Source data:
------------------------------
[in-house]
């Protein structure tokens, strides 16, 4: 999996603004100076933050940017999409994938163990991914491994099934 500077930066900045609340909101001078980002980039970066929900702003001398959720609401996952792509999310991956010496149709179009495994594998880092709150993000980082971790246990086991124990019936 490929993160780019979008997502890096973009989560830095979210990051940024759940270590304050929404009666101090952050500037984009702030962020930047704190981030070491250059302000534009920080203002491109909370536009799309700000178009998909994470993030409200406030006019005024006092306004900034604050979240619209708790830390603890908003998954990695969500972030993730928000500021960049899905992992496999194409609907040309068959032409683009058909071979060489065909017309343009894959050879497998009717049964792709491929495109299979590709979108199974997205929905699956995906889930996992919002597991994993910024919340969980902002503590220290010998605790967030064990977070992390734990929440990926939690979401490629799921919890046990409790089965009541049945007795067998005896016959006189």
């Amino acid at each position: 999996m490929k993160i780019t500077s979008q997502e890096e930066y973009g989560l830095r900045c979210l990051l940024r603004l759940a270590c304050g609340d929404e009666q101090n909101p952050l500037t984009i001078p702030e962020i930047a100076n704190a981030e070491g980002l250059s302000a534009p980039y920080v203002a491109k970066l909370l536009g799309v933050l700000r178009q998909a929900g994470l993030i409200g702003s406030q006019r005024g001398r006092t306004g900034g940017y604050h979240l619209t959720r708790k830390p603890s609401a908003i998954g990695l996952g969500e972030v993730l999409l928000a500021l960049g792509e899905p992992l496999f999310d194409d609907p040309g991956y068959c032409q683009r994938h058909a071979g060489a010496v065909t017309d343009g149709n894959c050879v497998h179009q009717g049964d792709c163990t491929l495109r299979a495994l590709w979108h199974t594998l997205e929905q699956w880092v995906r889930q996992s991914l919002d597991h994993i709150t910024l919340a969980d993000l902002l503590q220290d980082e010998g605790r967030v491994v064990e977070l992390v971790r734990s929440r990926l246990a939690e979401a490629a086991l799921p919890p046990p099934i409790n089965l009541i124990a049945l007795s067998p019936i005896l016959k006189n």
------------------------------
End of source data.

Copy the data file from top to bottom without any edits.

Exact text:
[in-house]
């Protein structure tokens, strides 16, 4: 999996603004100076933050940017999409994938163990991914491994099934 500077930066900045609340909101001078980002980039970066929900702003001398959720609401996952792509999310991956010496149709179009495994594998880092709150993000980082971790246990086991124990019936 490929993160780019979008997502890096973009989560830095979210990051940024759940270590304050929404009666101090952050500037984009702030962020930047704190981030070491250059302000534009920080203002491109909370536009799309700000178009998909994470993030409200406030006019005024006092306004900034604050979240619209708790830390603890908003998954990695969500972030993730928000500021960049899905992992496999194409609907040309068959032409683009058909071979060489065909017309343009894959050879497998009717049964792709491929495109299979590709979108199974997205929905699956995906889930996992919002597991994993910024919340969980902002503590220290010998605790967030064990977070992390734990929440990926939690979401490629799921919890046990409790089965009541049945007795067998005896016959006189």
């Amino acid at each position: 999996m490929k993160i780019t500077s979008q997502e890096e930066y973009g989560l830095r900045c979210l990051l940024r603004l759940a270590c304050g609340d929404e009666q101090n909101p952050l500037t984009i001078p702030e962020i930047a100076n704190a981030e070491g980002l250059s302000a534009p980039y920080v203002a491109k970066l909370l536009g799309v933050l700000r178009q998909a929900g994470l993030i409200g702003s406030q006019r005024g001398r006092t306004g900034g940017y604050h979240l619209t959720r708790k830390p603890s609401a908003i998954g990695l996952g969500e972030v993730l999409l928000a500021l960049g792509e899905p992992l496999f999310d194409d609907p040309g991956y068959c032409q683009r994938h058909a071979g060489a010496v065909t017309d343009g149709n894959c050879v497998h179009q009717g049964d792709c163990t491929l495109r299979a495994l590709w979108h199974t594998l997205e929905q699956w880092v995906r889930q996992s991914l919002d597991h994993i709150t910024l919340a969980d993000l902002l503590q220290d980082e010998g605790r967030v491994v064990e977070l992390v971790r734990s929440r990926l246990a939690e979401a490629a086991l799921p919890p046990p099934i409790n089965l009541i124990a049945l007795s067998p019936i005896l016959k006189n």